Posts about online and blended learning to spark some innovation.
Blended Learning and Torah Education
It seems to me that the crux and essence of Blended Learning is that, using the powerful new technology at our disposal, the student attempts to teach himself.
One advantage of this approach is that the student has more responsibility for the learning process, and more control over it as well—both important ingredients in successful chinuch. A second advantage is the ability of the teacher to use data from the students’ efforts to focus instruction.
This perforce causes a shift in the role of the teacher. Instead of introducing the material, the teacher 1) helps the student with difficulties encountered, and 2) deepens and broadens his understanding.
Could Blended Learning be used to advantage in Torah education?
It could be said that every rebbe’s fantasy is to be able to clone himself to be able to work individually with each talmid. Ideally, if the right type of programming could be created, could it be like each talmid having his (or her) personal rebbe to teach him at his own pace. Rather than teaching to the middle of the class, having the excellent students bored and the weak ones lost, each one is working to his full potential.
The superiority of this method over straight, impersonal frontal lecture to a large class must be acknowledged at once, and can be seen statistically from the success of the Carpe Deum schools. I have heard of schools in which Torah is taught in a lecture format, and the potential benefit for such schools could be great.
One concern I have about blended learning is that a given set of lessons created by one person will of necessity have a particular style. That style might work for some classes and not for others; it might work for some students within a class and not others. Blended Learning removes the freedom that every teacher has (and every good teacher uses) to say, “O.K., the way I am teaching this is not working—let’s go back to the drawing board.” There may in addition be some students for whom BL doesn’t work at all.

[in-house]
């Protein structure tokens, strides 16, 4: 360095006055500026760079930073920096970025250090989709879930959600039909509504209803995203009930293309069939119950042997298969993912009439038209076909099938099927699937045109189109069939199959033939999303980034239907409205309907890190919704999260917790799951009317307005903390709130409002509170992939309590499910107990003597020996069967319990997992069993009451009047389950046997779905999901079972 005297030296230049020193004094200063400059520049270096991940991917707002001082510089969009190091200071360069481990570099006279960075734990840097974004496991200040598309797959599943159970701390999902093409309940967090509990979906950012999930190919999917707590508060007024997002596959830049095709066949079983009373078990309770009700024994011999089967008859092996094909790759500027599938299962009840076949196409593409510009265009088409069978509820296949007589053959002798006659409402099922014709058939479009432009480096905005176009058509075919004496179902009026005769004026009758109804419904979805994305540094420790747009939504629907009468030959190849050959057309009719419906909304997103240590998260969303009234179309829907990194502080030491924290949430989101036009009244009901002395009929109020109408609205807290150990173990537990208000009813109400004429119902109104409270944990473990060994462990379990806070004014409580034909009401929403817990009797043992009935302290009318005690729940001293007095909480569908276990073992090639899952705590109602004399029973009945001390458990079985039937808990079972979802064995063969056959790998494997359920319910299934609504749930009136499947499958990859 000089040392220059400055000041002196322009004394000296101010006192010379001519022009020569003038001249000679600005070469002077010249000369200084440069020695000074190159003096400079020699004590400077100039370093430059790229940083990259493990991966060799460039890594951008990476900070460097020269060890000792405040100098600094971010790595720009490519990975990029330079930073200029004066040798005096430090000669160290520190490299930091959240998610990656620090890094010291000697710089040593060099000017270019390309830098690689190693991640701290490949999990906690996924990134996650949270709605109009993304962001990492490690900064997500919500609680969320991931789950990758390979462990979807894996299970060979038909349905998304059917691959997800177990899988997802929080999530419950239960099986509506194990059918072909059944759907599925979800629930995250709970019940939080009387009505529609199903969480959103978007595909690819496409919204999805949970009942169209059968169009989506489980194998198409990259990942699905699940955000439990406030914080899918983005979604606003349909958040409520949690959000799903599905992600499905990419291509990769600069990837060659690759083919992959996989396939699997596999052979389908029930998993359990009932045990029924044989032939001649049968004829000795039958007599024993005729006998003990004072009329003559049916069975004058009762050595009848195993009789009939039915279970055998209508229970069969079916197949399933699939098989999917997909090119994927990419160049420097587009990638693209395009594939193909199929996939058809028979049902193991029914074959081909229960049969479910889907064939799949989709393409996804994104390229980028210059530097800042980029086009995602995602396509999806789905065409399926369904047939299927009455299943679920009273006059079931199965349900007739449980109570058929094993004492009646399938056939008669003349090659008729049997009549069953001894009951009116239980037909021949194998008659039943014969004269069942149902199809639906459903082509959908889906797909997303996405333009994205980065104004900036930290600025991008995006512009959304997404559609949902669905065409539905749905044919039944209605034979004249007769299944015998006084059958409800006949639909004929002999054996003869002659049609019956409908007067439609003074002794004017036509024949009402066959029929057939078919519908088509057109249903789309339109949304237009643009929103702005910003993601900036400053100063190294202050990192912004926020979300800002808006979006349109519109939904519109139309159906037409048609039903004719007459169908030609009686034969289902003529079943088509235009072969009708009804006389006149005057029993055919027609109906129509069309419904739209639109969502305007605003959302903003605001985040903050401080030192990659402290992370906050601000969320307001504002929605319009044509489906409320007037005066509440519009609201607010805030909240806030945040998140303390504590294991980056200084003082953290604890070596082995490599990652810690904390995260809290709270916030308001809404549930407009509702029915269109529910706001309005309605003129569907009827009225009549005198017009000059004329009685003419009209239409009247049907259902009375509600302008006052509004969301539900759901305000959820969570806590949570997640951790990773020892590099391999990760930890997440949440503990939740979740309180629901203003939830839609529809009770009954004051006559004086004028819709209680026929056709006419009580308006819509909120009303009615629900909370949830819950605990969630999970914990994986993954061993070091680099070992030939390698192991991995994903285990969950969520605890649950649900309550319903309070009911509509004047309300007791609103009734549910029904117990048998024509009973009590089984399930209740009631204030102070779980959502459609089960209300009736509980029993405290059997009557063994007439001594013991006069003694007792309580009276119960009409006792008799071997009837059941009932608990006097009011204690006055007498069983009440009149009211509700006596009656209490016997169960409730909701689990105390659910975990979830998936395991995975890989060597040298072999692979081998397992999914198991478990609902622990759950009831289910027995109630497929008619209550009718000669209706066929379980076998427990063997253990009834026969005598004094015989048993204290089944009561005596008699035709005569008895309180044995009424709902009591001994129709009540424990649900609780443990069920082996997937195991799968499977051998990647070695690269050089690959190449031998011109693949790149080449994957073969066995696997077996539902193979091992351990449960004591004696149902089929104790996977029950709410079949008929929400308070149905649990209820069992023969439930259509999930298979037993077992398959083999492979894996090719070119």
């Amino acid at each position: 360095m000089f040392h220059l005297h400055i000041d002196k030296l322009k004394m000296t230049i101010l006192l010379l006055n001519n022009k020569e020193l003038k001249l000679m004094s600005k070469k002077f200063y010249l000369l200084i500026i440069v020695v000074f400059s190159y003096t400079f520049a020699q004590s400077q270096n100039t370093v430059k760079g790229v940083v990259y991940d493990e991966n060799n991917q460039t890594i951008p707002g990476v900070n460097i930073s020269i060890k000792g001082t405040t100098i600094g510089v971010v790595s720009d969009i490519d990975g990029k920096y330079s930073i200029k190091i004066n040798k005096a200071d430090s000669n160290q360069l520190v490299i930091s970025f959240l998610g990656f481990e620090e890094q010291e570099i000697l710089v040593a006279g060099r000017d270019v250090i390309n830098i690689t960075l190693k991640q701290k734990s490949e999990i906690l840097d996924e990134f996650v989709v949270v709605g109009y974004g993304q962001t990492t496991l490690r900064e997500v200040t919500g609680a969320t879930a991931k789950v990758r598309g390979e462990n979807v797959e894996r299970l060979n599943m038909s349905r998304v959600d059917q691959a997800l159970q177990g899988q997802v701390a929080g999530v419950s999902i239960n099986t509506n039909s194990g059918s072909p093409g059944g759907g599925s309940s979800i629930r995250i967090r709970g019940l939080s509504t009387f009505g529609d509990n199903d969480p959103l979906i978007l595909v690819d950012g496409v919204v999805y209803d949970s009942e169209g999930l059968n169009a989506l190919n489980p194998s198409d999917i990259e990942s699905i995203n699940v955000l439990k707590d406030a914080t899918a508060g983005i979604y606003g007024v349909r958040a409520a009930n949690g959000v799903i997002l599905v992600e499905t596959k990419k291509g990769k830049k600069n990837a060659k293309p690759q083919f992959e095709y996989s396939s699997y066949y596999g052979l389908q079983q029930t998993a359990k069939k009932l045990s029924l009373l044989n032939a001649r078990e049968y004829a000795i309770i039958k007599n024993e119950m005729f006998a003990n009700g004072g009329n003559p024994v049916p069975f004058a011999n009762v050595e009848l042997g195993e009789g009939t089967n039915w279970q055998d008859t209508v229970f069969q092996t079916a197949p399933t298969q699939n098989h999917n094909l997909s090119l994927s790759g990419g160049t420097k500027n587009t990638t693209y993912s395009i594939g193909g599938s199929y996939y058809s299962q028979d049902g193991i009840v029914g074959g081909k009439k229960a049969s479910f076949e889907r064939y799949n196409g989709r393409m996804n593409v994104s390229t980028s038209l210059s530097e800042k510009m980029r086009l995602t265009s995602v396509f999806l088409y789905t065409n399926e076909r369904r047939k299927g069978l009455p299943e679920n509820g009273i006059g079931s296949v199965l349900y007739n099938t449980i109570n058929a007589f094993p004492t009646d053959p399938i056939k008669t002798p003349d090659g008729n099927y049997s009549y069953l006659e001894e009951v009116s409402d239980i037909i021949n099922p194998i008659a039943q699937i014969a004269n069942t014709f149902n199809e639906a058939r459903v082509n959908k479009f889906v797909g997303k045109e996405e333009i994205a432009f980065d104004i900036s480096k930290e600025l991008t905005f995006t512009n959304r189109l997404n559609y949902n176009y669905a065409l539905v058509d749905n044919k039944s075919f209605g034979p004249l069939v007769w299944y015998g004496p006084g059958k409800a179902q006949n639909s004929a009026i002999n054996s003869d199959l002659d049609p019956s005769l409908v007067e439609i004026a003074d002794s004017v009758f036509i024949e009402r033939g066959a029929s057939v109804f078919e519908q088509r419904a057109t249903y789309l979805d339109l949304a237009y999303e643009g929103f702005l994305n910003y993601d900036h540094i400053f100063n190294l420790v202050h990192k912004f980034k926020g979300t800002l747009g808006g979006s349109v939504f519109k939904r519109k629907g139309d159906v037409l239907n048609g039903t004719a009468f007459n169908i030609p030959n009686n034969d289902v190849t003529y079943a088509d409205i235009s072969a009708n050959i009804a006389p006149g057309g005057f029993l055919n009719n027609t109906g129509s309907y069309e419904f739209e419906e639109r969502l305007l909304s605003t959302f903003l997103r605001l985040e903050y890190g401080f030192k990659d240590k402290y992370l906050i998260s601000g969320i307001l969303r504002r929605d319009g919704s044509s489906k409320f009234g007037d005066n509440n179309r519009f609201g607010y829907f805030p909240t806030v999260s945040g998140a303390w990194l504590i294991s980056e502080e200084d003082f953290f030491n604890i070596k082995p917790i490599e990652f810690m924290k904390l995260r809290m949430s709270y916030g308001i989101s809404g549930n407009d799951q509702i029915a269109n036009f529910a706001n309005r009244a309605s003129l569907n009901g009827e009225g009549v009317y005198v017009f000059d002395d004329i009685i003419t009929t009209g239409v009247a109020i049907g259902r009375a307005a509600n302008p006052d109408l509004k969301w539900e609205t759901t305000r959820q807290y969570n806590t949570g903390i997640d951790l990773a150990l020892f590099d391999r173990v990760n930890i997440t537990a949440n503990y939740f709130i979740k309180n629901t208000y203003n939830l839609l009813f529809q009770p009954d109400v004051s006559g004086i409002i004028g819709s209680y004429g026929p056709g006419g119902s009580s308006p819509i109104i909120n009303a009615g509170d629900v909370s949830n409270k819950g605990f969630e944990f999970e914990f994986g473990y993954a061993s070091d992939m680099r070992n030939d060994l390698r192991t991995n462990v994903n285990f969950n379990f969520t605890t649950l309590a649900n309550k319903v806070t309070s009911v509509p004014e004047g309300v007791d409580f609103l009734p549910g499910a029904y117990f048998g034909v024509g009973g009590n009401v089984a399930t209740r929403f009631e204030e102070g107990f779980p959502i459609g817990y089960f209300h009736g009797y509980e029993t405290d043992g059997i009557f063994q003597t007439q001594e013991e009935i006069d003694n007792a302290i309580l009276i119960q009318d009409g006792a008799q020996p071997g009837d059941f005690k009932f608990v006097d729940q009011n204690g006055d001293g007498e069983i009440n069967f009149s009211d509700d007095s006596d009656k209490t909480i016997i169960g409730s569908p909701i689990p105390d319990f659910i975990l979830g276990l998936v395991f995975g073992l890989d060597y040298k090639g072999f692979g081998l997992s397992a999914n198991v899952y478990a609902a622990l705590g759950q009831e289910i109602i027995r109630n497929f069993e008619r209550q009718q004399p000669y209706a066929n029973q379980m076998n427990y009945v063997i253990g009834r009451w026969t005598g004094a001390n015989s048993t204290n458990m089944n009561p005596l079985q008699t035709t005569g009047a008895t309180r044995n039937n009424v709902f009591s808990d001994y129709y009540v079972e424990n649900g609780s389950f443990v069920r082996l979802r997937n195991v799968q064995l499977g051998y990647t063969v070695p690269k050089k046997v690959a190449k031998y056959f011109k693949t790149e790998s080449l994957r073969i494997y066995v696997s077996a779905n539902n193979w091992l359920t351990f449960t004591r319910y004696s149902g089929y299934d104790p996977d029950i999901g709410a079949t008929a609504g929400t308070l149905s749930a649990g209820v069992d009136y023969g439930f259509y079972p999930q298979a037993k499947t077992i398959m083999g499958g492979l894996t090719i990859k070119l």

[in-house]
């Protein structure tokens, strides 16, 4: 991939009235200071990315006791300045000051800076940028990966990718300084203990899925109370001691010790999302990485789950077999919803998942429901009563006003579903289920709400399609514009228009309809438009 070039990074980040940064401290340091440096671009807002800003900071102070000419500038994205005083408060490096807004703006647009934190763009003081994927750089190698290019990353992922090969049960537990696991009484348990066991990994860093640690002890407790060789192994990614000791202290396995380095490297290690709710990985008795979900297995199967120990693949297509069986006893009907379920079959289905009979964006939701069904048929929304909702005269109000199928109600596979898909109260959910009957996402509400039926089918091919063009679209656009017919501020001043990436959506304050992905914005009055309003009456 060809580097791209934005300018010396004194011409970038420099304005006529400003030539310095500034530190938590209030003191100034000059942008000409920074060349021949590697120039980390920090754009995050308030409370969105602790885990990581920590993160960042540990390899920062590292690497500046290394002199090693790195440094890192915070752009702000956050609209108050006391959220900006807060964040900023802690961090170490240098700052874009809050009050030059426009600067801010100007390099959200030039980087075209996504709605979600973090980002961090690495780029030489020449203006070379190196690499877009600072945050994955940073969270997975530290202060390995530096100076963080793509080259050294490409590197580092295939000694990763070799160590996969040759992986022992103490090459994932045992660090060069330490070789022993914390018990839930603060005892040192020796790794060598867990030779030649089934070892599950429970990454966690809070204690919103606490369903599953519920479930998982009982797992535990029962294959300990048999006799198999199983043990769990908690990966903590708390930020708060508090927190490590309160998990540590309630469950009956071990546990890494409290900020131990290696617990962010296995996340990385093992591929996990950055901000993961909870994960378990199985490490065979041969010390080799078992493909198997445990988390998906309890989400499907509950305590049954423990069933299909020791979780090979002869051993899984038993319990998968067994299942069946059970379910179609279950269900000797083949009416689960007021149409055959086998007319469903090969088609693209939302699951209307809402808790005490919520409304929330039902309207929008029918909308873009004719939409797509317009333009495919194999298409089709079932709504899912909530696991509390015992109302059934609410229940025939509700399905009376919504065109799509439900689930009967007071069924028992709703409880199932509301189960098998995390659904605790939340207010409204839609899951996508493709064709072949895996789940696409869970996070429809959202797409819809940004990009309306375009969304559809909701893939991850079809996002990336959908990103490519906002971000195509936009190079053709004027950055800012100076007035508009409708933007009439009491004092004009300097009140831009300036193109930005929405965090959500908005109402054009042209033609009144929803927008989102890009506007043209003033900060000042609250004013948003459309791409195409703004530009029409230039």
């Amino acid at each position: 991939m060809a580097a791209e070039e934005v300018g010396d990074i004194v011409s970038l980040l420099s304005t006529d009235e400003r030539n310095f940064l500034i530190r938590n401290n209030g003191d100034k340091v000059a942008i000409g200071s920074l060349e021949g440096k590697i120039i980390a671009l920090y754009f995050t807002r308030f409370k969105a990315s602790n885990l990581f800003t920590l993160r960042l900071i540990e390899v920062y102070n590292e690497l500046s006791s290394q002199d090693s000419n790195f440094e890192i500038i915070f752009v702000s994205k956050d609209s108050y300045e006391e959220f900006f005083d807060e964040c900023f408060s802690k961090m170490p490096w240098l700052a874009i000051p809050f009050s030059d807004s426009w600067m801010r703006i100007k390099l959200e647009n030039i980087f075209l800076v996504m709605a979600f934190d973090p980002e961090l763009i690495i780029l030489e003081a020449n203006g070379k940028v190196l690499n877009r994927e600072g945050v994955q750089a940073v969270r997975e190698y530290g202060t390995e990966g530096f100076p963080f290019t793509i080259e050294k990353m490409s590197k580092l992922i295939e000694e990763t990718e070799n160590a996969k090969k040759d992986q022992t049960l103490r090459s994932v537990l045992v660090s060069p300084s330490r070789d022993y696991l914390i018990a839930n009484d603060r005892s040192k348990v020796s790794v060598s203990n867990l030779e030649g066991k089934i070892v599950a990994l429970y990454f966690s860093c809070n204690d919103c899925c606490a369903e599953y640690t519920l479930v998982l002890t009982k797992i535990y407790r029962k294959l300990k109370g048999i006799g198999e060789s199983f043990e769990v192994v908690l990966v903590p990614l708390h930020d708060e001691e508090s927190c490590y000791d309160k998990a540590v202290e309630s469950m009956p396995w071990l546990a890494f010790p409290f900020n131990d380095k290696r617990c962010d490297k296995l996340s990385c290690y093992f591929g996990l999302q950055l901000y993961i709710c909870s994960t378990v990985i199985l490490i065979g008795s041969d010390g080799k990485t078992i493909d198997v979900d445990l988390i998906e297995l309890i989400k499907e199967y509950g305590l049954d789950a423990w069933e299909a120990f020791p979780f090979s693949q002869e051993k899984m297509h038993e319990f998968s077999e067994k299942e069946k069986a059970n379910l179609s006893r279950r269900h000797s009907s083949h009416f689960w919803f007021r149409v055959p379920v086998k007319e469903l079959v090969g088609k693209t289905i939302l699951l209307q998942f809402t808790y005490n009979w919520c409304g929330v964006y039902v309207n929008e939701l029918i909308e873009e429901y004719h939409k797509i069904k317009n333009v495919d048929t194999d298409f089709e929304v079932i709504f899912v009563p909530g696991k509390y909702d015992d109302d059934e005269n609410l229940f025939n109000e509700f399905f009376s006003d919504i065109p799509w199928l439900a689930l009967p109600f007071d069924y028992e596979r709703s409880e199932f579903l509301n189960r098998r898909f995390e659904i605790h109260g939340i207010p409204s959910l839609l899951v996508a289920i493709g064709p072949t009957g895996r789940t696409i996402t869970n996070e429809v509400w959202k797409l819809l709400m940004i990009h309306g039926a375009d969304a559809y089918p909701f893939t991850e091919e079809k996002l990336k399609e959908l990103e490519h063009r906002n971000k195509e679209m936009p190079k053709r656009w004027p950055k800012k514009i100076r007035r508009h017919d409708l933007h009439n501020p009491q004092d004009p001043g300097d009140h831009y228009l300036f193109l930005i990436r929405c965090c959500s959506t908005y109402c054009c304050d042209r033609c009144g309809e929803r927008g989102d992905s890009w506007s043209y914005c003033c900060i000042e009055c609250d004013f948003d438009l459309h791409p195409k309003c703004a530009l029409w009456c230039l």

Another concern is over what effect BL will have on student questions. Many times students ask excellent questions dealt with by commentaries not yet prepared by the teacher. When learning together in a group, these questions can evoke spontaneous answers and new understandings had by both teacher and student. The effect of BL on this dynamic is not clear to me. On the one hand, there must perforce be a loss of spontaneity and group dynamic. On the other hand, the recording of the conversations, additional reflection time and wider opportunity to participate would certainly be interesting to witness.
There is not currently an infrastructure of excellent educational materials to use; they will have to be created. So for now much of this discussion is hypothetical.
How might the Blended Learning movement gain traction in the Day School Movement?
I think the most logical first step is to educate Judaic studies teachers in how to create digital educational materials—video presentations, feed-back exercises that can provide data about student progress, creating blogs and the like. The drive we have to help our students succeed will compel us to experiment, generate ideas, and create a plethora of new educational materials with very little incentive necessary. (This phenomenon can be seen most recently in the widespread use of Smartboard.) If teachers who use these materials are successful, others will use these materials as well as creating their own. Ultimately someone will start cataloguing and categorizing the large amount of materials available, and a Blended Learning revolution will be upon us.